This 2-drug combination is likely to become the new standard of care, said Bruce Roth, MD, from the Department of Oncology at the Washington University School of Medicine in St. Louis, Missouri, who moderated the press conference. "It is remarkable to see better efficacy and lower toxicity," he added.

Michael Williams, MD, from the University of Virginia Medical Center in Charlottesville, who was discussant for the abstract at the plenary session, congratulated the German group and said that the data from this trial support the use of bendamustine plus rituximab as a front-line therapy in all the types of lymphoma that were included in this trial, with the exception of marginal-zone lymphoma, for which there was no difference between the 2 treatment approaches. All the other subtypes, including low-risk and high-risk follicular lymphoma, mantle cell lymphoma, and Waldenström's macroglobulinemia, showed a statistically significantly better progression-free survival with bendamustine plus rituximab than with R-CHOP, plus there was less toxicity with the 2-drug combination.

"I expect it to become a preferred and commonly used regimen in these disease," he added.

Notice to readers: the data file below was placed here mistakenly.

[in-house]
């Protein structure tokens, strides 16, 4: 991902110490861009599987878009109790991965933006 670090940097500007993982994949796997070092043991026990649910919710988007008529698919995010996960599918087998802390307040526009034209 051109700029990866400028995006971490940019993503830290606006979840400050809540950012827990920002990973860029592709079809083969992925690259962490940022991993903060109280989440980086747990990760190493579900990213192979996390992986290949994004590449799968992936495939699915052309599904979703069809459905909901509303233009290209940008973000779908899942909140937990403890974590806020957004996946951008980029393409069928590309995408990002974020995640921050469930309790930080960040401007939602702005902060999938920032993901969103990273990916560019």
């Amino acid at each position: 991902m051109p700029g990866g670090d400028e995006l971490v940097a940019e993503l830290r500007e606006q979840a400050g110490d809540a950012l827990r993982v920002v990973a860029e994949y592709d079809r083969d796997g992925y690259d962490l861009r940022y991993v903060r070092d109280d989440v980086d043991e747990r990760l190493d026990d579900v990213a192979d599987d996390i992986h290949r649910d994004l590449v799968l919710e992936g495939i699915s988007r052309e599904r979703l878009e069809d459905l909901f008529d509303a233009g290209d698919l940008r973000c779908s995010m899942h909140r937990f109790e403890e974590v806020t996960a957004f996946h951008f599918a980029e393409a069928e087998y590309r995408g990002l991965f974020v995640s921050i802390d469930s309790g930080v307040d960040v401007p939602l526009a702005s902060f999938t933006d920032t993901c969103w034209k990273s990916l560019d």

Dr. Williams added 2 caveats to this: so far there are no data showing an overall survival advantage, and follow-up was just over 4 years, so there is still a need to document long-term toxic effects.

He noted that the National Comprehensive Cancer Network already includes the combination of bendamustine plus rituximab as one of the recommended front-line therapies for indolent lymphoma. He added that there has been increasing use of this combination by physicians in the United States since 2009, when Dr. Rummel presented early results from this trial.

Updated Results

The StiL trial involved 514 patients randomized to receive either bendamustine plus rituximab or the R-CHOP regimen for a maximum of 6 cycles.

The updated results come from a median follow-up of 45 months.

The primary end point of progression-free survival was twice as long with bendamustine plus rituximab as it was with R-CHOP (69.5 vs 31.2 months). "This is highly statistically significant," Dr. Rummel emphasized. The hazard ratio was 0.58.

The overall response rate was similar with bendamustine plus rituximab and R-CHOP (92.7% vs 91.3%), but a complete response was seen in more patients on the 2-drug combination (39.8% vs 30.0%).